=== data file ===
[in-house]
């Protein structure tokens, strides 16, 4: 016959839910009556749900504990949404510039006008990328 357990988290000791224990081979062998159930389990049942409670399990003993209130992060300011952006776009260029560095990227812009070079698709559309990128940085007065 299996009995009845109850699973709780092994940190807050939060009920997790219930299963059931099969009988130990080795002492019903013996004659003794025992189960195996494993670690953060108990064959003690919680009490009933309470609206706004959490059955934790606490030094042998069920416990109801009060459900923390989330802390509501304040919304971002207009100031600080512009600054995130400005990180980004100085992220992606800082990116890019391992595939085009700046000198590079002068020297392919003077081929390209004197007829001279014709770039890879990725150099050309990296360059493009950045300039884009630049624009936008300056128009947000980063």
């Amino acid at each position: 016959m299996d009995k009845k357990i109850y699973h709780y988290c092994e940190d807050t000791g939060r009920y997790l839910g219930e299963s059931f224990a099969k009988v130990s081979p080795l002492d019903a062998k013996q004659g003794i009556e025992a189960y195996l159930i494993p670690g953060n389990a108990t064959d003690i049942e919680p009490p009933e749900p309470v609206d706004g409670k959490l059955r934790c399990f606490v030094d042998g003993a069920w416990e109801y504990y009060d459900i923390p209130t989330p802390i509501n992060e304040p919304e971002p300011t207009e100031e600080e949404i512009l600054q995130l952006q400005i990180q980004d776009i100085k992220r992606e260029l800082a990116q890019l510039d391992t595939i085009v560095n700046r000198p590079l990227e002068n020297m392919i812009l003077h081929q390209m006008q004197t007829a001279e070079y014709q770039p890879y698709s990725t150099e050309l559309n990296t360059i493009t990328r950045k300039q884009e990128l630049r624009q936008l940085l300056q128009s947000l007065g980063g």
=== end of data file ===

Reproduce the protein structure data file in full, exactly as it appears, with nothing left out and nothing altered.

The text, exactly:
[in-house]
């Protein structure tokens, strides 16, 4: 016959839910009556749900504990949404510039006008990328 357990988290000791224990081979062998159930389990049942409670399990003993209130992060300011952006776009260029560095990227812009070079698709559309990128940085007065 299996009995009845109850699973709780092994940190807050939060009920997790219930299963059931099969009988130990080795002492019903013996004659003794025992189960195996494993670690953060108990064959003690919680009490009933309470609206706004959490059955934790606490030094042998069920416990109801009060459900923390989330802390509501304040919304971002207009100031600080512009600054995130400005990180980004100085992220992606800082990116890019391992595939085009700046000198590079002068020297392919003077081929390209004197007829001279014709770039890879990725150099050309990296360059493009950045300039884009630049624009936008300056128009947000980063």
């Amino acid at each position: 016959m299996d009995k009845k357990i109850y699973h709780y988290c092994e940190d807050t000791g939060r009920y997790l839910g219930e299963s059931f224990a099969k009988v130990s081979p080795l002492d019903a062998k013996q004659g003794i009556e025992a189960y195996l159930i494993p670690g953060n389990a108990t064959d003690i049942e919680p009490p009933e749900p309470v609206d706004g409670k959490l059955r934790c399990f606490v030094d042998g003993a069920w416990e109801y504990y009060d459900i923390p209130t989330p802390i509501n992060e304040p919304e971002p300011t207009e100031e600080e949404i512009l600054q995130l952006q400005i990180q980004d776009i100085k992220r992606e260029l800082a990116q890019l510039d391992t595939i085009v560095n700046r000198p590079l990227e002068n020297m392919i812009l003077h081929q390209m006008q004197t007829a001279e070079y014709q770039p890879y698709s990725t150099e050309l559309n990296t360059i493009t990328r950045k300039q884009e990128l630049r624009q936008l940085l300056q128009s947000l007065g980063g």